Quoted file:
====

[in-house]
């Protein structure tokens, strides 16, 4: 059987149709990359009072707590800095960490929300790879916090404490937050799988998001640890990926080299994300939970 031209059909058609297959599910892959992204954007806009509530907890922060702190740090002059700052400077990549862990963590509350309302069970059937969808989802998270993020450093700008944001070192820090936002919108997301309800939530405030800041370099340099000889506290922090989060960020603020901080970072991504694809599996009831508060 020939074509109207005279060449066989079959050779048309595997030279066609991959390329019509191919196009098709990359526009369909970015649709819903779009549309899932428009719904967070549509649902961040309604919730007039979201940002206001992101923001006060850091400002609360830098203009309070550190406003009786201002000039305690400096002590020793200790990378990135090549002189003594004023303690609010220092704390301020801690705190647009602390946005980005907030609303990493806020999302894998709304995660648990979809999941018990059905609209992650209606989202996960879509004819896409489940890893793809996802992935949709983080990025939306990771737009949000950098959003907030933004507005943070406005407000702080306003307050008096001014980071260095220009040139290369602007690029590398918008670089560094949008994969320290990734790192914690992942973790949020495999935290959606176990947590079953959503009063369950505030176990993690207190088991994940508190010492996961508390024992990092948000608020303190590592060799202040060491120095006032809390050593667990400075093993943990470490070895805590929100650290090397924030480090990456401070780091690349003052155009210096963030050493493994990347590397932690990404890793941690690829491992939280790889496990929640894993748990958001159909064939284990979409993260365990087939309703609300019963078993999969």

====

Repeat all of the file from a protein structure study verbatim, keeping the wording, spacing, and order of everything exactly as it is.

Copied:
[in-house]
């Protein structure tokens, strides 16, 4: 059987149709990359009072707590800095960490929300790879916090404490937050799988998001640890990926080299994300939970 031209059909058609297959599910892959992204954007806009509530907890922060702190740090002059700052400077990549862990963590509350309302069970059937969808989802998270993020450093700008944001070192820090936002919108997301309800939530405030800041370099340099000889506290922090989060960020603020901080970072991504694809599996009831508060 020939074509109207005279060449066989079959050779048309595997030279066609991959390329019509191919196009098709990359526009369909970015649709819903779009549309899932428009719904967070549509649902961040309604919730007039979201940002206001992101923001006060850091400002609360830098203009309070550190406003009786201002000039305690400096002590020793200790990378990135090549002189003594004023303690609010220092704390301020801690705190647009602390946005980005907030609303990493806020999302894998709304995660648990979809999941018990059905609209992650209606989202996960879509004819896409489940890893793809996802992935949709983080990025939306990771737009949000950098959003907030933004507005943070406005407000702080306003307050008096001014980071260095220009040139290369602007690029590398918008670089560094949008994969320290990734790192914690992942973790949020495999935290959606176990947590079953959503009063369950505030176990993690207190088991994940508190010492996961508390024992990092948000608020303190590592060799202040060491120095006032809390050593667990400075093993943990470490070895805590929100650290090397924030480090990456401070780091690349003052155009210096963030050493493994990347590397932690990404890793941690690829491992939280790889496990929640894993748990958001159909064939284990979409993260365990087939309703609300019963078993999969």